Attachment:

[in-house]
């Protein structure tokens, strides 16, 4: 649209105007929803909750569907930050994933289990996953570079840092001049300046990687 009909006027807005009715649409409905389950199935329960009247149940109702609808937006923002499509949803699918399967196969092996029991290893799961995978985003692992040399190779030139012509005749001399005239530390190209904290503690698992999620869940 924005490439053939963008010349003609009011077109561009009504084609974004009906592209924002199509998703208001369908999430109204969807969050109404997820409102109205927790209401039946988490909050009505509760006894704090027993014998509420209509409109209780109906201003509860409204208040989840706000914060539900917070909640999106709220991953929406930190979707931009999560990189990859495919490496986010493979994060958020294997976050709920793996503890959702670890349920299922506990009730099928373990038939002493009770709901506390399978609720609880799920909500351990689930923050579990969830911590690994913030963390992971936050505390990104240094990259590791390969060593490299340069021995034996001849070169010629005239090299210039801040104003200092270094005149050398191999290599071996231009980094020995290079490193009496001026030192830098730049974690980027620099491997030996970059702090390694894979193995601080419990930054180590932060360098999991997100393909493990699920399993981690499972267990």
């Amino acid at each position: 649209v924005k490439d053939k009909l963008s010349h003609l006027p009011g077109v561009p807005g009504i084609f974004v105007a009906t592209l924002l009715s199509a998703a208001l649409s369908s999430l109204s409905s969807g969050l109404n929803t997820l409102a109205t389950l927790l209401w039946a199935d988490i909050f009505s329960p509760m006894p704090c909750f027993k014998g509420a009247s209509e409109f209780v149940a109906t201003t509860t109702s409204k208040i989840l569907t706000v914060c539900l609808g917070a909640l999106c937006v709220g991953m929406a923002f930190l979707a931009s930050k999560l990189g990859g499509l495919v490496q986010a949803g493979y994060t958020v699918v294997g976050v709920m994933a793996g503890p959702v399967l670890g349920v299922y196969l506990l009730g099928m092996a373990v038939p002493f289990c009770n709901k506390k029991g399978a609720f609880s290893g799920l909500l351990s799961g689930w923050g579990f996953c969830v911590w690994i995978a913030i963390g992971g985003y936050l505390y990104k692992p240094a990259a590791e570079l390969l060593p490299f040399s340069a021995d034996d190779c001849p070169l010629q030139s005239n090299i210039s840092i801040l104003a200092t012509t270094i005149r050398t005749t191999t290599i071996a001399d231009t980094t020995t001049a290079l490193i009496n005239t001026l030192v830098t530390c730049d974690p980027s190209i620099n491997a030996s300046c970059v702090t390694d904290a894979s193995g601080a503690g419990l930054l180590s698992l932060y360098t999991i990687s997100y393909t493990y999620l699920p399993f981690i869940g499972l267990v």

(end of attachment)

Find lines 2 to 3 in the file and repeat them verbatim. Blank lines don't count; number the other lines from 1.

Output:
């Protein structure tokens, strides 16, 4: 649209105007929803909750569907930050994933289990996953570079840092001049300046990687 009909006027807005009715649409409905389950199935329960009247149940109702609808937006923002499509949803699918399967196969092996029991290893799961995978985003692992040399190779030139012509005749001399005239530390190209904290503690698992999620869940 924005490439053939963008010349003609009011077109561009009504084609974004009906592209924002199509998703208001369908999430109204969807969050109404997820409102109205927790209401039946988490909050009505509760006894704090027993014998509420209509409109209780109906201003509860409204208040989840706000914060539900917070909640999106709220991953929406930190979707931009999560990189990859495919490496986010493979994060958020294997976050709920793996503890959702670890349920299922506990009730099928373990038939002493009770709901506390399978609720609880799920909500351990689930923050579990969830911590690994913030963390992971936050505390990104240094990259590791390969060593490299340069021995034996001849070169010629005239090299210039801040104003200092270094005149050398191999290599071996231009980094020995290079490193009496001026030192830098730049974690980027620099491997030996970059702090390694894979193995601080419990930054180590932060360098999991997100393909493990699920399993981690499972267990």
């Amino acid at each position: 649209v924005k490439d053939k009909l963008s010349h003609l006027p009011g077109v561009p807005g009504i084609f974004v105007a009906t592209l924002l009715s199509a998703a208001l649409s369908s999430l109204s409905s969807g969050l109404n929803t997820l409102a109205t389950l927790l209401w039946a199935d988490i909050f009505s329960p509760m006894p704090c909750f027993k014998g509420a009247s209509e409109f209780v149940a109906t201003t509860t109702s409204k208040i989840l569907t706000v914060c539900l609808g917070a909640l999106c937006v709220g991953m929406a923002f930190l979707a931009s930050k999560l990189g990859g499509l495919v490496q986010a949803g493979y994060t958020v699918v294997g976050v709920m994933a793996g503890p959702v399967l670890g349920v299922y196969l506990l009730g099928m092996a373990v038939p002493f289990c009770n709901k506390k029991g399978a609720f609880s290893g799920l909500l351990s799961g689930w923050g579990f996953c969830v911590w690994i995978a913030i963390g992971g985003y936050l505390y990104k692992p240094a990259a590791e570079l390969l060593p490299f040399s340069a021995d034996d190779c001849p070169l010629q030139s005239n090299i210039s840092i801040l104003a200092t012509t270094i005149r050398t005749t191999t290599i071996a001399d231009t980094t020995t001049a290079l490193i009496n005239t001026l030192v830098t530390c730049d974690p980027s190209i620099n491997a030996s300046c970059v702090t390694d904290a894979s193995g601080a503690g419990l930054l180590s698992l932060y360098t999991i990687s997100y393909t493990y999620l699920p399993f981690i869940g499972l267990v």